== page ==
•“Newer antiviral drugs, immune-modulators and anti-SARS COV-2 monoclonal antibodies are now being considered for evaluation,” said WHO.

•The Indian Council for Medical Research (ICMR), an active partner in the trials, said in a statement, “ICMR has succeeded in conducting this large randomised controlled study even during a pandemic situation and earlier lockdown. This study reliably answers to critical public health questions concerning therapeutics. Earlier, ICMR conducted PLACID trial for convalescent plasma indicating no benefit of it in COVID treatment.”

•“The trial comprised 26 actively randomizing sites with 937 participants in India. We are grateful to the trial participants and their families for contributing to these crucial findings,” said Samiran Panda, head, ICMR-Division of Epidemiology and Communicable Diseases.

'We are looking at immunomodulators'

•WHO chief scientist Soumya Swaminathan said on Wednesday that during the study, hydroxychloroquine and lopinavir/ritonavir were stopped in June after they proved ineffective, but other trials continued in more than 500 hospitals and 30 countries.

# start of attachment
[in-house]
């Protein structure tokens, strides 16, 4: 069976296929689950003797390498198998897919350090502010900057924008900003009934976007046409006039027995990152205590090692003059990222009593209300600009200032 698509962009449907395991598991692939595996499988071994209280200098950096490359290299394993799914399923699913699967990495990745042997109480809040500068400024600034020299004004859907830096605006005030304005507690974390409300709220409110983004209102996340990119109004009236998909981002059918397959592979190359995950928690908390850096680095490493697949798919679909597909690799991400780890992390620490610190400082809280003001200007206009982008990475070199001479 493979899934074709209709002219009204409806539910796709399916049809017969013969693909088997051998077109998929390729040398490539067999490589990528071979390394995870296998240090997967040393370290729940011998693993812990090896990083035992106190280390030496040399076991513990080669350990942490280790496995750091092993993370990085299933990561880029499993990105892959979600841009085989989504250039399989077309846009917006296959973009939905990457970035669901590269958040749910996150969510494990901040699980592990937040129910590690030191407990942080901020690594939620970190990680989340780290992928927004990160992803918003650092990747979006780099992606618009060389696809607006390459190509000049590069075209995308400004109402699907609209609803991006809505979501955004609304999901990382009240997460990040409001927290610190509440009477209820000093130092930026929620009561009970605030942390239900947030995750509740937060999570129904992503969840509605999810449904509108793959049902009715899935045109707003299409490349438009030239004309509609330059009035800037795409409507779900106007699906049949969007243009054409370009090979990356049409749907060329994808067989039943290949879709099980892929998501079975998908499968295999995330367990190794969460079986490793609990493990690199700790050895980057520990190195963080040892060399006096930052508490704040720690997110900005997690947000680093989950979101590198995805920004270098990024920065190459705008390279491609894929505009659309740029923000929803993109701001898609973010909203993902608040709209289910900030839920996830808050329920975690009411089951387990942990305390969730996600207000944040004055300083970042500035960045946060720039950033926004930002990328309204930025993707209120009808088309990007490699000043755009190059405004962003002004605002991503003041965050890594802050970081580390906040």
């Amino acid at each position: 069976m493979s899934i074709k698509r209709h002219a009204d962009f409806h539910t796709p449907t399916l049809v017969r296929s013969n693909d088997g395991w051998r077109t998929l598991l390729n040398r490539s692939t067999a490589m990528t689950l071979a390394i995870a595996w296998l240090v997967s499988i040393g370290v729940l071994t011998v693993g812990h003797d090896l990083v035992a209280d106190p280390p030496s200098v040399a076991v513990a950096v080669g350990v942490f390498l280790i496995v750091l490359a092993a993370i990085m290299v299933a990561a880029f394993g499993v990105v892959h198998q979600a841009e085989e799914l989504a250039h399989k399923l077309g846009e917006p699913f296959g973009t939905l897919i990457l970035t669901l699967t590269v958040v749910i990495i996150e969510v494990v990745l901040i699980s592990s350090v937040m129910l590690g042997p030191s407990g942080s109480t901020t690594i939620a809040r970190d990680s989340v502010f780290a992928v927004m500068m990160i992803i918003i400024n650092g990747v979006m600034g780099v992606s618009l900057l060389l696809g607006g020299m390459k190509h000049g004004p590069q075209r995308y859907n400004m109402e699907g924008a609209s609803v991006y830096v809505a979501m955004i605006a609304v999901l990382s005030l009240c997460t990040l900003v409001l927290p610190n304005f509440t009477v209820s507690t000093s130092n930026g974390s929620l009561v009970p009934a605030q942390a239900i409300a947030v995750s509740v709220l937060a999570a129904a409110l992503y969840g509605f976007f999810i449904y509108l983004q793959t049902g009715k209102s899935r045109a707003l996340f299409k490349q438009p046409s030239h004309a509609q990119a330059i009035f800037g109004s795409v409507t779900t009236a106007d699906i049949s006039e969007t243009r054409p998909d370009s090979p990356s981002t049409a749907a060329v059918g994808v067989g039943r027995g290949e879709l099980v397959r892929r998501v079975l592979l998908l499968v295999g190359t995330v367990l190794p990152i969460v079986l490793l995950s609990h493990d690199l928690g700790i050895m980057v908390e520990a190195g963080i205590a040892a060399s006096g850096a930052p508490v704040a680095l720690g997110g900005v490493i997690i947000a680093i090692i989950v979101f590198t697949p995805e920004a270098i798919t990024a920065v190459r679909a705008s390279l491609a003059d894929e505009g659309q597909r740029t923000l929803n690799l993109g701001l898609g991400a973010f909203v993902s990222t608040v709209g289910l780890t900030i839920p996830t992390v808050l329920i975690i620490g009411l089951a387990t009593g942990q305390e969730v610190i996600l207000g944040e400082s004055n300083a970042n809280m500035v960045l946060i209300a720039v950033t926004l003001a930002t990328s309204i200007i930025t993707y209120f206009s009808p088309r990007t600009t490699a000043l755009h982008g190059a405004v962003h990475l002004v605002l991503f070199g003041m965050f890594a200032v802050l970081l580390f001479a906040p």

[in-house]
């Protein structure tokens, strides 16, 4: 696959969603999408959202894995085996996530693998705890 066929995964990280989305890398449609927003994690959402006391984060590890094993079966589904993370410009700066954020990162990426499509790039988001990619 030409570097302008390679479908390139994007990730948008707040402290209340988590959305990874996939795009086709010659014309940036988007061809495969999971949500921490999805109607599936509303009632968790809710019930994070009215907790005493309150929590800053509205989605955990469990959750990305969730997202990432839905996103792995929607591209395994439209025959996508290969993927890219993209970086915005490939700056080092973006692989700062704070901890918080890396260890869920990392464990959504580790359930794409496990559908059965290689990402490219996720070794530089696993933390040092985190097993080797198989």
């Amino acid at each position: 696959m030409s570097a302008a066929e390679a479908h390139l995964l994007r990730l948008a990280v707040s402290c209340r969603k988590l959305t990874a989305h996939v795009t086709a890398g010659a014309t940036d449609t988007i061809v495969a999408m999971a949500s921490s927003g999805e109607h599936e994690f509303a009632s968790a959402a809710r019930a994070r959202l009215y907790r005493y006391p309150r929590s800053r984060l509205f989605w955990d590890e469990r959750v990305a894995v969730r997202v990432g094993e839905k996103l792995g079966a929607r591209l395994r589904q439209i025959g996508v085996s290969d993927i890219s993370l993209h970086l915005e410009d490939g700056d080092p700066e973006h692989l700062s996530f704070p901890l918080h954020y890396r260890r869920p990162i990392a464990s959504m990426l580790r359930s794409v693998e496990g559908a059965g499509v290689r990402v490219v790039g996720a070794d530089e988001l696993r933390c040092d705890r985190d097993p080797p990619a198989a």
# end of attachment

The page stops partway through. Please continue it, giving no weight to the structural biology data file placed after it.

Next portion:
•“We're looking at what's next. We're looking at monoclonal anti-bodies, we're looking at immunomodulators and some of the newer anti-viral drugs that have been developed in the last few months,” Ms. Swaminathan said.

📰 China’s rise and fall at the UN

It’s an opportune time for New Delhi to push for institutional changes and reformed multilateralism in the global system

•The United Nations turned 75 this year. In normal times, September would have seen a grand Summit in New York but because of the novel coronavirus pandemic, world leaders were forced to do with video messages to the UN General Assembly. The UN season, though, started on an auspicious note for India, with India besting China in the elections for a seat on the UN’s Commission on the Status of Women (CSW). This was the first such victory in a decade.